The Economic Case
The Four Factors
India has four factors that contribute to her potential for producing VolunTourists:
- Strong Economic Growth
- Exemplars of Service
- Domestic Capacity & Service Potential
- The Influence of Religion & Philosophy
What is the status of the Indian economy? How is this having an impact on domestic and outbound travel? In June 2007, the European Travel Commission (ETC), through its Market Intelligence Group (MIG), released its Market Insights on India. The following data is presented in the “Overview” of the study:
- India is climbing rapidly up the world rankings for outbound tourism. UNWTO figures for 2005 suggest that India ranked 24th that year, in terms of international travel expenditure, with a total spend, excluding transport of US$5.9bn. Preliminary results for 2006, based on trends for the first nine months, point to a growth of 28% - higher than for any other market in the world except Poland.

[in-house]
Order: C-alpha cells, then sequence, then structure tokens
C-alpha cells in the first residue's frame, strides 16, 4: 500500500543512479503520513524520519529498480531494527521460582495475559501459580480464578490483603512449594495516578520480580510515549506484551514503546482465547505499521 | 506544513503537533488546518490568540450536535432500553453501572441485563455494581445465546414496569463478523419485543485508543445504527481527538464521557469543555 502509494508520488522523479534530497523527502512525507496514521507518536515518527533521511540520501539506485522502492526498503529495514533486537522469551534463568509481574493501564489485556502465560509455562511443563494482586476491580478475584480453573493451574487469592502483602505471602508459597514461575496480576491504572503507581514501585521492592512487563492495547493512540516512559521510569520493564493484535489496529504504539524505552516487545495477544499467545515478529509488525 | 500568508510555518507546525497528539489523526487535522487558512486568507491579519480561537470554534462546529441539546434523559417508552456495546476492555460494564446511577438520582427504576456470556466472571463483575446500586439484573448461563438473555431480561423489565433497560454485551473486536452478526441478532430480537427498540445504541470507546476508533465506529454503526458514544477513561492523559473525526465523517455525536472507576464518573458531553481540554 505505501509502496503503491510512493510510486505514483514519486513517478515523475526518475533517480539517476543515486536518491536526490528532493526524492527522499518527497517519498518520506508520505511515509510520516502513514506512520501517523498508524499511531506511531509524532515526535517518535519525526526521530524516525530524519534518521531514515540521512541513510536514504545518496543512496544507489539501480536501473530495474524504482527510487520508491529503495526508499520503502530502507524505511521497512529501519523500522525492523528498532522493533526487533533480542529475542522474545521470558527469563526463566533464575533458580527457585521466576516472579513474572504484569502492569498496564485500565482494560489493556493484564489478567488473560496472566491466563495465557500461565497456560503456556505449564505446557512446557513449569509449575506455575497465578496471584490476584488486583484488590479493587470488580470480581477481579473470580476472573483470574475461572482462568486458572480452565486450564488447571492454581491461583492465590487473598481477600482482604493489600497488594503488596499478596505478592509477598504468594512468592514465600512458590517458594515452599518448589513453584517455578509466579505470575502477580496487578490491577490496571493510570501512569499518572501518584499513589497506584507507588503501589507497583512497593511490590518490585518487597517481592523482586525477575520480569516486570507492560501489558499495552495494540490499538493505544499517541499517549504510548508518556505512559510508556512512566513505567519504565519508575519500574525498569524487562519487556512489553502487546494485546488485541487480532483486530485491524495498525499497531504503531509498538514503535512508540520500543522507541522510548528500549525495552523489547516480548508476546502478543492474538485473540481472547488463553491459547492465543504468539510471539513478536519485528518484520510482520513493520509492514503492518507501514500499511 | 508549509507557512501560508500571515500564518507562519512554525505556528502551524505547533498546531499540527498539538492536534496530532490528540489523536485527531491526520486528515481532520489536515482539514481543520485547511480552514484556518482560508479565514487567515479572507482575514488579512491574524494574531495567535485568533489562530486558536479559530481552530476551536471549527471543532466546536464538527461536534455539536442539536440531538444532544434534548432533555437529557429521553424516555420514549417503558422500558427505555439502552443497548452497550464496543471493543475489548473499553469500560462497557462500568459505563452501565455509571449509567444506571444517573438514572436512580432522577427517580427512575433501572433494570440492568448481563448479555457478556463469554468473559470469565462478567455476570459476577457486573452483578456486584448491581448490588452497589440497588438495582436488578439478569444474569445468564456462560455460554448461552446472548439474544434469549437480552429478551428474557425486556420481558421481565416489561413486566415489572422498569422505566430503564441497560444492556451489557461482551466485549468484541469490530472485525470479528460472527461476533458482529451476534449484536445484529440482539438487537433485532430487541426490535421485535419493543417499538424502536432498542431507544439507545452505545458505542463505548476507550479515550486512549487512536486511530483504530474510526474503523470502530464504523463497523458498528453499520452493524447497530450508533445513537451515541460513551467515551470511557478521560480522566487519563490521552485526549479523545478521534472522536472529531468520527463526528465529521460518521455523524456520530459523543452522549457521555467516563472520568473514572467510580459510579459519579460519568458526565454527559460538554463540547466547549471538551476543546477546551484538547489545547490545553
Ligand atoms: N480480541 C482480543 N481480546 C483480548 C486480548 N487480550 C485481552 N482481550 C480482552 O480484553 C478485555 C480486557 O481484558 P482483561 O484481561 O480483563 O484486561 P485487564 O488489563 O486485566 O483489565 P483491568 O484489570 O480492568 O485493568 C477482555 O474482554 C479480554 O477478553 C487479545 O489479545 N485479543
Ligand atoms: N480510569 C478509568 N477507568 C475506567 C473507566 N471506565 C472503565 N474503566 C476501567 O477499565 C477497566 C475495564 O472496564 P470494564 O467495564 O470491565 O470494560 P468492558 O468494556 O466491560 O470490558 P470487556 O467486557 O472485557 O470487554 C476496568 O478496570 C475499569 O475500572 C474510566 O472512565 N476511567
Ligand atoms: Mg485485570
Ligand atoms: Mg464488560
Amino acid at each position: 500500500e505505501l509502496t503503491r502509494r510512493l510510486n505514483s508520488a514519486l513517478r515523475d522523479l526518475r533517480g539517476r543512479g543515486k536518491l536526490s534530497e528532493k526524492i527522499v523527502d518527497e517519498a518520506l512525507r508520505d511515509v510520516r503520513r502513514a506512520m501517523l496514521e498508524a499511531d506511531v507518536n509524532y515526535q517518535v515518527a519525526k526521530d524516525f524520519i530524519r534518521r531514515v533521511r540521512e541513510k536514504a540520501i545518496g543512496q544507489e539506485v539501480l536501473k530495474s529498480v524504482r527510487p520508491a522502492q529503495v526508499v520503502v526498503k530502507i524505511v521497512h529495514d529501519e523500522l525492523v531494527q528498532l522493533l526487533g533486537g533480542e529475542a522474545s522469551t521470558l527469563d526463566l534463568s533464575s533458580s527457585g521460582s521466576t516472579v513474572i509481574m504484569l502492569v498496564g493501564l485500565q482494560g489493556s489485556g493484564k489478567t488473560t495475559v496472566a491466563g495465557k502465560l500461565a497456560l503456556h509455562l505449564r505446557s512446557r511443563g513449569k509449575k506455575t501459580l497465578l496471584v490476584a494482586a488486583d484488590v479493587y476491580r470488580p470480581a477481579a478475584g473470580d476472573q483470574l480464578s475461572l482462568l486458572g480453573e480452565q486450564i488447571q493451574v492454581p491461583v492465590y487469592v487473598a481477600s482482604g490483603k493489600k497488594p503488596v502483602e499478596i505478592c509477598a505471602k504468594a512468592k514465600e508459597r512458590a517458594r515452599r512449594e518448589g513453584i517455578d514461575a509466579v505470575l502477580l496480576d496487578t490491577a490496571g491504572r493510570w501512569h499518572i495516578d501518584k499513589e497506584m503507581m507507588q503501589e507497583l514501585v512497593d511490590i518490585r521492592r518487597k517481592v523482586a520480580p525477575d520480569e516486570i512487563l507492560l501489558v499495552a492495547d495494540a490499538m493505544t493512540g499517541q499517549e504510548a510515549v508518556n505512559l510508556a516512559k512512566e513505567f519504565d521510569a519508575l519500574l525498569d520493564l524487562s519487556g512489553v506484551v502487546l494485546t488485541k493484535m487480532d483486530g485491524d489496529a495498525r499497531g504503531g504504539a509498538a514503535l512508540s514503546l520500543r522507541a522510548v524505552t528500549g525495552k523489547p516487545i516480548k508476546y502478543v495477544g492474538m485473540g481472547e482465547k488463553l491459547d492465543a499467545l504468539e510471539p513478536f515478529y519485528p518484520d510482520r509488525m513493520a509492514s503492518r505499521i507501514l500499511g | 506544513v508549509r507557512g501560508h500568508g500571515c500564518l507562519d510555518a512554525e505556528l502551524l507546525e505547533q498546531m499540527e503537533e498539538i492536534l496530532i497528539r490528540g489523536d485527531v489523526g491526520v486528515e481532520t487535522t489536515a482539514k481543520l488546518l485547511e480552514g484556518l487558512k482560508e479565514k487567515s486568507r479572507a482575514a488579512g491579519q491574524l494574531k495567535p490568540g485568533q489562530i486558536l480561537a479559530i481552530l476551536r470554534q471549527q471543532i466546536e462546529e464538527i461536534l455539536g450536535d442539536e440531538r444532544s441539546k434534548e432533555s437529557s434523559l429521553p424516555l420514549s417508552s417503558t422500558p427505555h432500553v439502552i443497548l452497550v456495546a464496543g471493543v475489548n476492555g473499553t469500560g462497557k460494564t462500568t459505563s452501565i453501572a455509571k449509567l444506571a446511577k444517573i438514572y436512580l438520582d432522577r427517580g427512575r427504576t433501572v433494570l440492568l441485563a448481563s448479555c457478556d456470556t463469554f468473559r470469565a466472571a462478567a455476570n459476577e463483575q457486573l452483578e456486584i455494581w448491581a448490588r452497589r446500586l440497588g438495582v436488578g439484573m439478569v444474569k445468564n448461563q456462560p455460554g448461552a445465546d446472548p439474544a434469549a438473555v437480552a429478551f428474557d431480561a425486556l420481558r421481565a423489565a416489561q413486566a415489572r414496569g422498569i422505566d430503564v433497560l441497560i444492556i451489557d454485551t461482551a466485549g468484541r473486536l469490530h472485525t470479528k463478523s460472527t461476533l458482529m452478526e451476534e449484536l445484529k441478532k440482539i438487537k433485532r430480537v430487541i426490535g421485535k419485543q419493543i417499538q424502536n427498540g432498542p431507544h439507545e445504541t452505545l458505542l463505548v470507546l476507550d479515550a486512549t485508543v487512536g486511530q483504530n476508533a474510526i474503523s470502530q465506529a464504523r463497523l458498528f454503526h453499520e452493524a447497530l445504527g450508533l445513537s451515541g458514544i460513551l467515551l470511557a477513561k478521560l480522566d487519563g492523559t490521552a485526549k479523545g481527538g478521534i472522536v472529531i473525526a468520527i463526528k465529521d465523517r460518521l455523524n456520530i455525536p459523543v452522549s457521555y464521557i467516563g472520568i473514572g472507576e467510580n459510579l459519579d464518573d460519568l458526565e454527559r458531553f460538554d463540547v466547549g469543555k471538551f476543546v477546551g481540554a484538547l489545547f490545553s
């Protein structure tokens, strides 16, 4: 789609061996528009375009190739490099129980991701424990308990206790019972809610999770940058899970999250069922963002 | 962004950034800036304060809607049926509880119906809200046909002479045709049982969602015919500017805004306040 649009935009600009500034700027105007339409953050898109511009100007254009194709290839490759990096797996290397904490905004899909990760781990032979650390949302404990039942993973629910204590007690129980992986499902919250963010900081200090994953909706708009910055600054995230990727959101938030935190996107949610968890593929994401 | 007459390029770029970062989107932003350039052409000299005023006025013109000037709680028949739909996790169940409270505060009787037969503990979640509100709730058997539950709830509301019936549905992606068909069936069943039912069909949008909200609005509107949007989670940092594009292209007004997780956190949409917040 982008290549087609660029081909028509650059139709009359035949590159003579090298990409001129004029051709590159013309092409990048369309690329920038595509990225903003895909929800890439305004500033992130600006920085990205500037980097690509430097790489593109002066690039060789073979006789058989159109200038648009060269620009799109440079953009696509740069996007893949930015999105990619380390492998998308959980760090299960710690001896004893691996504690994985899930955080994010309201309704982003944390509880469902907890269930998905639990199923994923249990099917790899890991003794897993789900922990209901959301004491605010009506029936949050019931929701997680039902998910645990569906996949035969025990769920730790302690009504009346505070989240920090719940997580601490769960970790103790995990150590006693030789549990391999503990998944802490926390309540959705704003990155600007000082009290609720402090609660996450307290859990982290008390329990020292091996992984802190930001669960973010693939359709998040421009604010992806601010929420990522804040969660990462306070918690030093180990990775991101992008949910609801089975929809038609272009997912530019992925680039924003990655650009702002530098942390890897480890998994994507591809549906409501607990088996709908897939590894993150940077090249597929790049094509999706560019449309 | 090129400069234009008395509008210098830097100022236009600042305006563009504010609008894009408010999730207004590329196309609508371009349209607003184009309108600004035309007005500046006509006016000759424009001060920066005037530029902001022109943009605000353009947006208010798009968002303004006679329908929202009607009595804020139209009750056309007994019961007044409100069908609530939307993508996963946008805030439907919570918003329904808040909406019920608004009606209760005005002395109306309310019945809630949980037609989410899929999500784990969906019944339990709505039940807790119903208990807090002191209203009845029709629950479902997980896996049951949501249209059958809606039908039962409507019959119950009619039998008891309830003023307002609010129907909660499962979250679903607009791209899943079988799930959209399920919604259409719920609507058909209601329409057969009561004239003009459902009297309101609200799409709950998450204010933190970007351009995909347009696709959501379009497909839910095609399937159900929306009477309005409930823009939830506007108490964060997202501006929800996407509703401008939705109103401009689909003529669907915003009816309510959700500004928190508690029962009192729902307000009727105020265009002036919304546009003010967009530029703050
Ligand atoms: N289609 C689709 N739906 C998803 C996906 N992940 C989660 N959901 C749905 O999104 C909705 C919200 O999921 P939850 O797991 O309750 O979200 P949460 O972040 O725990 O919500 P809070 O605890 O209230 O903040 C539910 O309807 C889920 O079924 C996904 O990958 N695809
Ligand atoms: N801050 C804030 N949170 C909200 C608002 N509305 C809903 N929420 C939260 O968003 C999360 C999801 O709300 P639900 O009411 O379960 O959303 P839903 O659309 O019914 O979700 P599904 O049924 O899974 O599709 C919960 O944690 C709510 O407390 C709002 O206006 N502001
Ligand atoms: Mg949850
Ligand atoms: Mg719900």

- Outbound trip volume in 2006 is estimated at 8.3mn, up 16% over 2005. 2006 was the third consecutive year of double-digit growth. The average annual growth was 11% in 2000-2006 and 9.5% in 1995-2006 – needless to say well above the world, or even regional, average.
- There are many positive factors influencing Indian demand for outbound travel. The national economy is strong, with GDP growing by around 8.5% per annum. Middle-class disposable incomes are rising extremely fast. Airline capacity has risen sharply. And, thanks to the liberalisation of exchange controls, Indians are now allowed to take up to US$10,000 per annum abroad for leisure trips.
- India ’s growing openness to the outside world has also stimulated foreign travel, especially among the younger generations. More Indian students are studying in other countries than those of any other nationality, except perhaps China. And the number of US Visas issued in India reportedly doubled in 2006, to over 800,000 – more than in any other country, barring Mexico.